Bring on the hot takes, it’s finally over: Kamala Harris is Joe Biden’s running mate. It’s Wednesday, and this is your politics tip sheet. Sign up here to get On Politics in your inbox every weekday.
You’ll be seeing a lot more of this senator in the news.
Enough about the veepstakes’ grand conclusion. Let’s talk taxes.
By Annie Karni and
When President Trump announced that he was unilaterally deferring payroll taxes to bring economic relief to struggling Americans, he and his aides thought it would allow them to frame him as pro-worker.
But the move comes with political risks. Eliminating the payroll tax could jeopardize the funding stream for Social Security, which is one of the government’s most popular programs, providing benefits to about 65 million people.
The president has given Democrats an opening to raise Social Security cuts as an issue in the final months of an election in which his support among older voters already appears to be shaky.
On Monday, Joe Biden capitalized on the opportunity. “Donald Trump said that if he’s re-elected, he’ll defund Social Security,” he tweeted. “We can’t let that happen.”
The Democratic National Committee amplified the line of attack the next day, blasting out a statement that highlighted “At Least 7 Times Trump Said He Will Permanently Eliminate Funds To Social Security And Medicare.”
Beyond the complicated legal questions about whether Trump can circumvent Congress by using executive actions to create his own tax-and-spend policies, and the economic debate about whether a payroll tax even helps the right people (it does nothing for the unemployed), the proposal leaves Trump juggling political priorities.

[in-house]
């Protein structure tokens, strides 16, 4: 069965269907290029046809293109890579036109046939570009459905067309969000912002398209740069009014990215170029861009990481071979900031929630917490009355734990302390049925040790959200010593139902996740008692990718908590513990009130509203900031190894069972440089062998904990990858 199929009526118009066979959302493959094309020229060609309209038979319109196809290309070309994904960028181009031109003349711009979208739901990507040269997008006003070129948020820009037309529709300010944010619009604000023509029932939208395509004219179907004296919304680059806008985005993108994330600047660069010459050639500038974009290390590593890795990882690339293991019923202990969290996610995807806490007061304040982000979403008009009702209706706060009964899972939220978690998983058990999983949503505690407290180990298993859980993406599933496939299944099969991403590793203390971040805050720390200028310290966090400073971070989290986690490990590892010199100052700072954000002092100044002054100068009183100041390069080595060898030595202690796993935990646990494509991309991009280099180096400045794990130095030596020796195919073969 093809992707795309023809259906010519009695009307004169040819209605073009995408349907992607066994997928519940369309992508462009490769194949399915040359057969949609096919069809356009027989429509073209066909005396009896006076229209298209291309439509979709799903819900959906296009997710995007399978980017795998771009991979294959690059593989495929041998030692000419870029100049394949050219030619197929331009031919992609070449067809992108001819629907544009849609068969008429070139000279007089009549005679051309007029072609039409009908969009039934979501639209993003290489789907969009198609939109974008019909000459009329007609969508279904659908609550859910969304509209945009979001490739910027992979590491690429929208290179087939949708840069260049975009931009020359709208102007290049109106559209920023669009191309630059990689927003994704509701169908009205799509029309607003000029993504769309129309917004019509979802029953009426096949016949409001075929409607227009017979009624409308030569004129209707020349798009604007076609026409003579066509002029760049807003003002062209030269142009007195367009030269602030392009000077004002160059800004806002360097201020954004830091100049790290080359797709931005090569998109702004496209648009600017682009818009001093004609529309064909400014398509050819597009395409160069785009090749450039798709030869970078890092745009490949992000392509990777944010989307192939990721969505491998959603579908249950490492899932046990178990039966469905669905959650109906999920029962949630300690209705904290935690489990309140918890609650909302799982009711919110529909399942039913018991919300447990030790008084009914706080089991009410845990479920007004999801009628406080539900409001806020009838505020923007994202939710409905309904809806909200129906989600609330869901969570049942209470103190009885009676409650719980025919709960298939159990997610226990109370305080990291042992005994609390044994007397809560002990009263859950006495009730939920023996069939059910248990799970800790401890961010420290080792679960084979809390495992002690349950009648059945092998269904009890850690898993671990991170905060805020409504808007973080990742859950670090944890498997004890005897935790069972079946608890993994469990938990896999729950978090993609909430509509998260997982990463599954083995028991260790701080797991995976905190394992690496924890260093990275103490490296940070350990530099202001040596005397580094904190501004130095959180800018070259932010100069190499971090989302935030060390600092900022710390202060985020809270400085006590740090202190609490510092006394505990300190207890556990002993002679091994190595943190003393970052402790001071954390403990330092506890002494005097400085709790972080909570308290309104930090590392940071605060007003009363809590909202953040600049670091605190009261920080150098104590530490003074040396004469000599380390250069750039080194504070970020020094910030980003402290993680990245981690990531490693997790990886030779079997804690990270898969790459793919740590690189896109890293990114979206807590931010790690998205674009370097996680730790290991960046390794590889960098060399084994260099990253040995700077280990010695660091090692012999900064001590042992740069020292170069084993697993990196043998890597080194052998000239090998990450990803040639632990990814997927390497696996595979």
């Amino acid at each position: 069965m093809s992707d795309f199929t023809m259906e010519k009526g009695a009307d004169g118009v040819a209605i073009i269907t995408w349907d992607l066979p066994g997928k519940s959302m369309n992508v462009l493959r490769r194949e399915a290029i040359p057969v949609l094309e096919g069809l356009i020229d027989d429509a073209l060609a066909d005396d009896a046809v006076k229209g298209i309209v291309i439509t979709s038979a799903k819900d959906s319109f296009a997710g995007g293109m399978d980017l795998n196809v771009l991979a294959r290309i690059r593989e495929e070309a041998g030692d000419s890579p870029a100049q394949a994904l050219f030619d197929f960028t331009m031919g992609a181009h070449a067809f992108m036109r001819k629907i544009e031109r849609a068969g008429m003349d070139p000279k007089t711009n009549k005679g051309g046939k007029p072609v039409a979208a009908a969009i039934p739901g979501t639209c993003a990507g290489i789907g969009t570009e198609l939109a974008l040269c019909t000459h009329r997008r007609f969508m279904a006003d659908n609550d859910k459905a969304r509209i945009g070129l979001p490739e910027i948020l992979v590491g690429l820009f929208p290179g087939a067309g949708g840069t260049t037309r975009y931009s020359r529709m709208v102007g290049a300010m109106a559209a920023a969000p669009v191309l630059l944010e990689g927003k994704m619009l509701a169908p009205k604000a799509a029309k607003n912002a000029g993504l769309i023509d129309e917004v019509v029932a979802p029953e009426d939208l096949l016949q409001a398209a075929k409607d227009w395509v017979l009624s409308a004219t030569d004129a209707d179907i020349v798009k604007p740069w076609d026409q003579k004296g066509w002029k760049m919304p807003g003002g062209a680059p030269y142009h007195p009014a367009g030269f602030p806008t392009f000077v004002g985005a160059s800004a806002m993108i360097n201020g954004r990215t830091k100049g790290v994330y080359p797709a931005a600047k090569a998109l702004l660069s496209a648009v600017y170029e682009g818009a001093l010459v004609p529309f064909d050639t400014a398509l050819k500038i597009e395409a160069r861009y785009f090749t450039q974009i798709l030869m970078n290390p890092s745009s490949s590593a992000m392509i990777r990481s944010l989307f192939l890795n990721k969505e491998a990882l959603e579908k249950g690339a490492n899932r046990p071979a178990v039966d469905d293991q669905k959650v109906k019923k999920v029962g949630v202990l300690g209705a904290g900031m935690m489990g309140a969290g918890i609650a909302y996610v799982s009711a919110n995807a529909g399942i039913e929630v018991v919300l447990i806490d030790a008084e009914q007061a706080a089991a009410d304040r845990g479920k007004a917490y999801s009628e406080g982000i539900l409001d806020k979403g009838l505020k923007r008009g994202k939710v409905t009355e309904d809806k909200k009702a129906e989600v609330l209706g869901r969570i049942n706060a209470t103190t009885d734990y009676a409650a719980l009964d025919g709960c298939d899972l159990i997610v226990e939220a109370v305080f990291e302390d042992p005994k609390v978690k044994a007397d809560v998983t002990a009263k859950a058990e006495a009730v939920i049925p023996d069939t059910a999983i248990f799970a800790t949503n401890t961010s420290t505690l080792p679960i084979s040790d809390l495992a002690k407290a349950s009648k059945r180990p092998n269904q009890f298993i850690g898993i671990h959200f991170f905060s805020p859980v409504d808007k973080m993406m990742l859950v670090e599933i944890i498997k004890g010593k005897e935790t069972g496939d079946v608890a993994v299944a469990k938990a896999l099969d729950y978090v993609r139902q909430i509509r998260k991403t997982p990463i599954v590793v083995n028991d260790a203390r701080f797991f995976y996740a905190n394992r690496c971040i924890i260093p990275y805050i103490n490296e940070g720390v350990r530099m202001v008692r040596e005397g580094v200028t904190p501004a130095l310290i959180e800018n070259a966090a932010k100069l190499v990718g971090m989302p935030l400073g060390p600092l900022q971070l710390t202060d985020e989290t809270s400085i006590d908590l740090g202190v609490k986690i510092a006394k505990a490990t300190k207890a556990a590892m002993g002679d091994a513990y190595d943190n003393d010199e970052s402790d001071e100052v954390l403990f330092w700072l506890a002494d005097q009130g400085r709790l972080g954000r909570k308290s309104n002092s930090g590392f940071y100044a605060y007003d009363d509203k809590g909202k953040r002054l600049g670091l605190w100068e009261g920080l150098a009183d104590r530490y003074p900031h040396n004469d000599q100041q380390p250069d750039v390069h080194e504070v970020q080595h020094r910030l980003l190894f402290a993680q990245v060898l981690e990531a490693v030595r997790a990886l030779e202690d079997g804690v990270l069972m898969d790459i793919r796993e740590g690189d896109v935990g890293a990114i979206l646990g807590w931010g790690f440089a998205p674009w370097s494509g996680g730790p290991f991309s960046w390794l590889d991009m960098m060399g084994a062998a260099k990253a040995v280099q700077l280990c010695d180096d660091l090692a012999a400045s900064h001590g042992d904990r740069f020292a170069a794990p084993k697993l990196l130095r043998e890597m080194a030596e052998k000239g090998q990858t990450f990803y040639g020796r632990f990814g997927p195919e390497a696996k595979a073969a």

He is now balancing the potential benefits of giving working people more money in their paychecks — at least temporarily — versus undercutting his own pledge from the 2016 campaign that he would protect entitlement programs.
His economic advisers have insisted that the temporary tax deferral, which Trump announced on Saturday, will have no effect on Social Security or Medicare. “The president in no way wants to harm those trust funds,” Steven Mnuchin, the Treasury secretary, said on Sunday. “There would be no reduction to those benefits. And the president’s made that very clear.”
But many older Americans — a key base of support for Trump in the 2016 election — have already grown wary of him because of their anxiety over the coronavirus, and may not be convinced by those promises. Adding to the confusion is that Trump campaign advisers are saying that the president wants to go further and pass a permanent payroll tax cut if he is re-elected. The administration has not explained how Social Security would be funded if a tax dedicated to it evaporates.